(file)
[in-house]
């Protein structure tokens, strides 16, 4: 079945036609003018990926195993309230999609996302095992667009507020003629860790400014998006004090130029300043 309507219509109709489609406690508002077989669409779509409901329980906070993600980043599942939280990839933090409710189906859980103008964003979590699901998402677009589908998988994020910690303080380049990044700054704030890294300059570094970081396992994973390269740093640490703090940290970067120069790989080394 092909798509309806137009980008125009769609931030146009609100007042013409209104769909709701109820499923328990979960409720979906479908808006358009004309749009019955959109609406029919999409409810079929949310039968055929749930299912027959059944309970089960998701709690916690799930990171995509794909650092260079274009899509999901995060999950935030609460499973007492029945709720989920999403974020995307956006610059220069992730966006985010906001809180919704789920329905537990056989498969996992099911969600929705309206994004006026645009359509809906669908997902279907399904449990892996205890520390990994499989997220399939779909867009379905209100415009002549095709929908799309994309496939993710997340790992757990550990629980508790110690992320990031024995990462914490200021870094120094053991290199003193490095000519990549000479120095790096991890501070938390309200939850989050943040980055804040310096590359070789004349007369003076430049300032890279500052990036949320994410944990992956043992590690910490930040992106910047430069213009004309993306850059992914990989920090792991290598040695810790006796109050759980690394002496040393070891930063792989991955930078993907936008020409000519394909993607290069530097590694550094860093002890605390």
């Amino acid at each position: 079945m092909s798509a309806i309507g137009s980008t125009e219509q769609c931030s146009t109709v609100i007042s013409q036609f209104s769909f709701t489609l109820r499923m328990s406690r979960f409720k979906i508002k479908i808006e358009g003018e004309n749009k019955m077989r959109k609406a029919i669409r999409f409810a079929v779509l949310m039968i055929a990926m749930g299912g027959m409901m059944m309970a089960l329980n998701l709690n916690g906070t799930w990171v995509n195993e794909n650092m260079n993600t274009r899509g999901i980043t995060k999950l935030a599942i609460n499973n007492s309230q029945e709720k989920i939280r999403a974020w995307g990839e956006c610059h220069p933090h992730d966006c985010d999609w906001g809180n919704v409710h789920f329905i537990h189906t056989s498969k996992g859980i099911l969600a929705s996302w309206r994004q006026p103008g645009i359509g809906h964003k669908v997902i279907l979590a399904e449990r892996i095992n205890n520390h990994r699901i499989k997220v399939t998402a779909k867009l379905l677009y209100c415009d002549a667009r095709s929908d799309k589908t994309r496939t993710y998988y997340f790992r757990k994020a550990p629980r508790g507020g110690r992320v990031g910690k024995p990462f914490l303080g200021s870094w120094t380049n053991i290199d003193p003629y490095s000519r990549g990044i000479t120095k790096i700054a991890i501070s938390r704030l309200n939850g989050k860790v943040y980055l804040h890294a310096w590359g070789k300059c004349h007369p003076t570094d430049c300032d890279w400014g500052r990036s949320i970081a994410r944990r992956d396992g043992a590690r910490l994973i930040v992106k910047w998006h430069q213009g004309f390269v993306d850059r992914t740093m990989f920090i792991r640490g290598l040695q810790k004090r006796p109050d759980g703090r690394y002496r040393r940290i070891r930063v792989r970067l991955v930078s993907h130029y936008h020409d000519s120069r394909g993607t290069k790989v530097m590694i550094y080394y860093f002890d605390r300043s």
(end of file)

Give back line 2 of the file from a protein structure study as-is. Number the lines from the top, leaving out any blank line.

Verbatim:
């Protein structure tokens, strides 16, 4: 079945036609003018990926195993309230999609996302095992667009507020003629860790400014998006004090130029300043 309507219509109709489609406690508002077989669409779509409901329980906070993600980043599942939280990839933090409710189906859980103008964003979590699901998402677009589908998988994020910690303080380049990044700054704030890294300059570094970081396992994973390269740093640490703090940290970067120069790989080394 092909798509309806137009980008125009769609931030146009609100007042013409209104769909709701109820499923328990979960409720979906479908808006358009004309749009019955959109609406029919999409409810079929949310039968055929749930299912027959059944309970089960998701709690916690799930990171995509794909650092260079274009899509999901995060999950935030609460499973007492029945709720989920999403974020995307956006610059220069992730966006985010906001809180919704789920329905537990056989498969996992099911969600929705309206994004006026645009359509809906669908997902279907399904449990892996205890520390990994499989997220399939779909867009379905209100415009002549095709929908799309994309496939993710997340790992757990550990629980508790110690992320990031024995990462914490200021870094120094053991290199003193490095000519990549000479120095790096991890501070938390309200939850989050943040980055804040310096590359070789004349007369003076430049300032890279500052990036949320994410944990992956043992590690910490930040992106910047430069213009004309993306850059992914990989920090792991290598040695810790006796109050759980690394002496040393070891930063792989991955930078993907936008020409000519394909993607290069530097590694550094860093002890605390």